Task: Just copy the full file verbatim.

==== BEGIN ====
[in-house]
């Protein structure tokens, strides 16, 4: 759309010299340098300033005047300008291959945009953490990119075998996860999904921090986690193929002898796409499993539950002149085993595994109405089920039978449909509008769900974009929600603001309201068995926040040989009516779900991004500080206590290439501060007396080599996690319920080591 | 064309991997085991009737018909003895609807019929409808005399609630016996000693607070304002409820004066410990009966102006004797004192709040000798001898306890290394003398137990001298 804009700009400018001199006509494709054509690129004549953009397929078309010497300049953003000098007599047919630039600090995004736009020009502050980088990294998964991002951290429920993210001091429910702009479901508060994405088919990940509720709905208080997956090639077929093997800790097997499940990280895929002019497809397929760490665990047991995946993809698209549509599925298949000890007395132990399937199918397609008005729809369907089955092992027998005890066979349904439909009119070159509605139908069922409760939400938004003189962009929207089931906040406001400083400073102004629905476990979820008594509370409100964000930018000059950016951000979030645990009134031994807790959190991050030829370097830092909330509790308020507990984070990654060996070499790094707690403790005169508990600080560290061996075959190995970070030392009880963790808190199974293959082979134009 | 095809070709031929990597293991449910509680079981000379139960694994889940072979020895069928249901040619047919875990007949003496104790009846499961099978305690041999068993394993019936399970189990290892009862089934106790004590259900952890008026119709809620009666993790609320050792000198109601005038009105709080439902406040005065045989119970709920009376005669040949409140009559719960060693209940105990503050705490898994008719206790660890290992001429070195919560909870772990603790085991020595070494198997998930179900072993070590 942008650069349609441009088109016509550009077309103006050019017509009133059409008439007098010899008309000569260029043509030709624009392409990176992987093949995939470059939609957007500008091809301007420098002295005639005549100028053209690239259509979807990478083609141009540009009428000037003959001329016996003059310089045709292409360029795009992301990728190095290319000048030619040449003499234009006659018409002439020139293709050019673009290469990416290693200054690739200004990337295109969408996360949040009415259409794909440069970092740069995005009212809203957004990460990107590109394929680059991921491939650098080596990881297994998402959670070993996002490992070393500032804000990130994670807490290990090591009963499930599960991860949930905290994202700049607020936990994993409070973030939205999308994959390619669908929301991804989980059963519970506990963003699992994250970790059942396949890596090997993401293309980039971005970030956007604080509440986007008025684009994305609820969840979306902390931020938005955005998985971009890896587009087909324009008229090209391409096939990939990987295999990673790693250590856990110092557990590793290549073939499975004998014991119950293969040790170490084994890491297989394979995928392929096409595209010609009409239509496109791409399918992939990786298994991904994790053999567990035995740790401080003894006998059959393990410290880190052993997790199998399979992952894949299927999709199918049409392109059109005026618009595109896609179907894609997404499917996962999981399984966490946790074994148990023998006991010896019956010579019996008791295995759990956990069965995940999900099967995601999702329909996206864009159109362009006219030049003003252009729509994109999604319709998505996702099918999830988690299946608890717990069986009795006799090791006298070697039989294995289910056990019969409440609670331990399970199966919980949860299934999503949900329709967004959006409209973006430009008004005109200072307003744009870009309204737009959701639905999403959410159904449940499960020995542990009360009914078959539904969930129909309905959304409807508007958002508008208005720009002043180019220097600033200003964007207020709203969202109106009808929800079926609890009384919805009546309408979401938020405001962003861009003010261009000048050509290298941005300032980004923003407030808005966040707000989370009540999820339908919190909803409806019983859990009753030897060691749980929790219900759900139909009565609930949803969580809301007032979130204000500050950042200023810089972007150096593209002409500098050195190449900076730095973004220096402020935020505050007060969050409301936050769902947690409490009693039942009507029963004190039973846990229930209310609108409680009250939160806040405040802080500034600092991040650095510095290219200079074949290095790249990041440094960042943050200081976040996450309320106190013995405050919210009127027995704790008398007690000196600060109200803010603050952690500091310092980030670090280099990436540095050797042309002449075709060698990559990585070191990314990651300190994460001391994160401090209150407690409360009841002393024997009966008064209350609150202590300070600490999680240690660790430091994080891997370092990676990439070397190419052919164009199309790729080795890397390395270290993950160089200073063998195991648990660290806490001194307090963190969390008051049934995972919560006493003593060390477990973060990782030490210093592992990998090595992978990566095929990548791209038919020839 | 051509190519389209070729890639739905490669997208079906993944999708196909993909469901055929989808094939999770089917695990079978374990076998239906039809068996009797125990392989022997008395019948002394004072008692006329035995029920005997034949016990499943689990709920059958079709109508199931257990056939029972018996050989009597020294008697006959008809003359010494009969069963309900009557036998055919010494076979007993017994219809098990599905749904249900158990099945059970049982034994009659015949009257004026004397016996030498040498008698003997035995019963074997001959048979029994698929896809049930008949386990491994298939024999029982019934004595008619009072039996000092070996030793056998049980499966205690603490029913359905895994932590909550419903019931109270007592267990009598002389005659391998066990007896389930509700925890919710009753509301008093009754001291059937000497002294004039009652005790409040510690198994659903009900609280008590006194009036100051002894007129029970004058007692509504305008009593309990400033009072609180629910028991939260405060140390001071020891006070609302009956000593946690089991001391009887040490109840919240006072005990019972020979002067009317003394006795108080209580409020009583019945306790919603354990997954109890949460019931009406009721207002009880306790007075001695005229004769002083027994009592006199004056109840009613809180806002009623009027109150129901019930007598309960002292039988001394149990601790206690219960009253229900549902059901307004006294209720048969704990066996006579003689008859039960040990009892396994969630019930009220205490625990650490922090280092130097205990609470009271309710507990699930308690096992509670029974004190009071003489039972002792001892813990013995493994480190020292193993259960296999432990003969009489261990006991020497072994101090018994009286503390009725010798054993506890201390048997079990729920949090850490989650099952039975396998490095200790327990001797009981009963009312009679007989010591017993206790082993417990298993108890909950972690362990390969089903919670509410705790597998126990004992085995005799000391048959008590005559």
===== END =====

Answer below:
[in-house]
């Protein structure tokens, strides 16, 4: 759309010299340098300033005047300008291959945009953490990119075998996860999904921090986690193929002898796409499993539950002149085993595994109405089920039978449909509008769900974009929600603001309201068995926040040989009516779900991004500080206590290439501060007396080599996690319920080591 | 064309991997085991009737018909003895609807019929409808005399609630016996000693607070304002409820004066410990009966102006004797004192709040000798001898306890290394003398137990001298 804009700009400018001199006509494709054509690129004549953009397929078309010497300049953003000098007599047919630039600090995004736009020009502050980088990294998964991002951290429920993210001091429910702009479901508060994405088919990940509720709905208080997956090639077929093997800790097997499940990280895929002019497809397929760490665990047991995946993809698209549509599925298949000890007395132990399937199918397609008005729809369907089955092992027998005890066979349904439909009119070159509605139908069922409760939400938004003189962009929207089931906040406001400083400073102004629905476990979820008594509370409100964000930018000059950016951000979030645990009134031994807790959190991050030829370097830092909330509790308020507990984070990654060996070499790094707690403790005169508990600080560290061996075959190995970070030392009880963790808190199974293959082979134009 | 095809070709031929990597293991449910509680079981000379139960694994889940072979020895069928249901040619047919875990007949003496104790009846499961099978305690041999068993394993019936399970189990290892009862089934106790004590259900952890008026119709809620009666993790609320050792000198109601005038009105709080439902406040005065045989119970709920009376005669040949409140009559719960060693209940105990503050705490898994008719206790660890290992001429070195919560909870772990603790085991020595070494198997998930179900072993070590 942008650069349609441009088109016509550009077309103006050019017509009133059409008439007098010899008309000569260029043509030709624009392409990176992987093949995939470059939609957007500008091809301007420098002295005639005549100028053209690239259509979807990478083609141009540009009428000037003959001329016996003059310089045709292409360029795009992301990728190095290319000048030619040449003499234009006659018409002439020139293709050019673009290469990416290693200054690739200004990337295109969408996360949040009415259409794909440069970092740069995005009212809203957004990460990107590109394929680059991921491939650098080596990881297994998402959670070993996002490992070393500032804000990130994670807490290990090591009963499930599960991860949930905290994202700049607020936990994993409070973030939205999308994959390619669908929301991804989980059963519970506990963003699992994250970790059942396949890596090997993401293309980039971005970030956007604080509440986007008025684009994305609820969840979306902390931020938005955005998985971009890896587009087909324009008229090209391409096939990939990987295999990673790693250590856990110092557990590793290549073939499975004998014991119950293969040790170490084994890491297989394979995928392929096409595209010609009409239509496109791409399918992939990786298994991904994790053999567990035995740790401080003894006998059959393990410290880190052993997790199998399979992952894949299927999709199918049409392109059109005026618009595109896609179907894609997404499917996962999981399984966490946790074994148990023998006991010896019956010579019996008791295995759990956990069965995940999900099967995601999702329909996206864009159109362009006219030049003003252009729509994109999604319709998505996702099918999830988690299946608890717990069986009795006799090791006298070697039989294995289910056990019969409440609670331990399970199966919980949860299934999503949900329709967004959006409209973006430009008004005109200072307003744009870009309204737009959701639905999403959410159904449940499960020995542990009360009914078959539904969930129909309905959304409807508007958002508008208005720009002043180019220097600033200003964007207020709203969202109106009808929800079926609890009384919805009546309408979401938020405001962003861009003010261009000048050509290298941005300032980004923003407030808005966040707000989370009540999820339908919190909803409806019983859990009753030897060691749980929790219900759900139909009565609930949803969580809301007032979130204000500050950042200023810089972007150096593209002409500098050195190449900076730095973004220096402020935020505050007060969050409301936050769902947690409490009693039942009507029963004190039973846990229930209310609108409680009250939160806040405040802080500034600092991040650095510095290219200079074949290095790249990041440094960042943050200081976040996450309320106190013995405050919210009127027995704790008398007690000196600060109200803010603050952690500091310092980030670090280099990436540095050797042309002449075709060698990559990585070191990314990651300190994460001391994160401090209150407690409360009841002393024997009966008064209350609150202590300070600490999680240690660790430091994080891997370092990676990439070397190419052919164009199309790729080795890397390395270290993950160089200073063998195991648990660290806490001194307090963190969390008051049934995972919560006493003593060390477990973060990782030490210093592992990998090595992978990566095929990548791209038919020839 | 051509190519389209070729890639739905490669997208079906993944999708196909993909469901055929989808094939999770089917695990079978374990076998239906039809068996009797125990392989022997008395019948002394004072008692006329035995029920005997034949016990499943689990709920059958079709109508199931257990056939029972018996050989009597020294008697006959008809003359010494009969069963309900009557036998055919010494076979007993017994219809098990599905749904249900158990099945059970049982034994009659015949009257004026004397016996030498040498008698003997035995019963074997001959048979029994698929896809049930008949386990491994298939024999029982019934004595008619009072039996000092070996030793056998049980499966205690603490029913359905895994932590909550419903019931109270007592267990009598002389005659391998066990007896389930509700925890919710009753509301008093009754001291059937000497002294004039009652005790409040510690198994659903009900609280008590006194009036100051002894007129029970004058007692509504305008009593309990400033009072609180629910028991939260405060140390001071020891006070609302009956000593946690089991001391009887040490109840919240006072005990019972020979002067009317003394006795108080209580409020009583019945306790919603354990997954109890949460019931009406009721207002009880306790007075001695005229004769002083027994009592006199004056109840009613809180806002009623009027109150129901019930007598309960002292039988001394149990601790206690219960009253229900549902059901307004006294209720048969704990066996006579003689008859039960040990009892396994969630019930009220205490625990650490922090280092130097205990609470009271309710507990699930308690096992509670029974004190009071003489039972002792001892813990013995493994480190020292193993259960296999432990003969009489261990006991020497072994101090018994009286503390009725010798054993506890201390048997079990729920949090850490989650099952039975396998490095200790327990001797009981009963009312009679007989010591017993206790082993417990298993108890909950972690362990390969089903919670509410705790597998126990004992085995005799000391048959008590005559």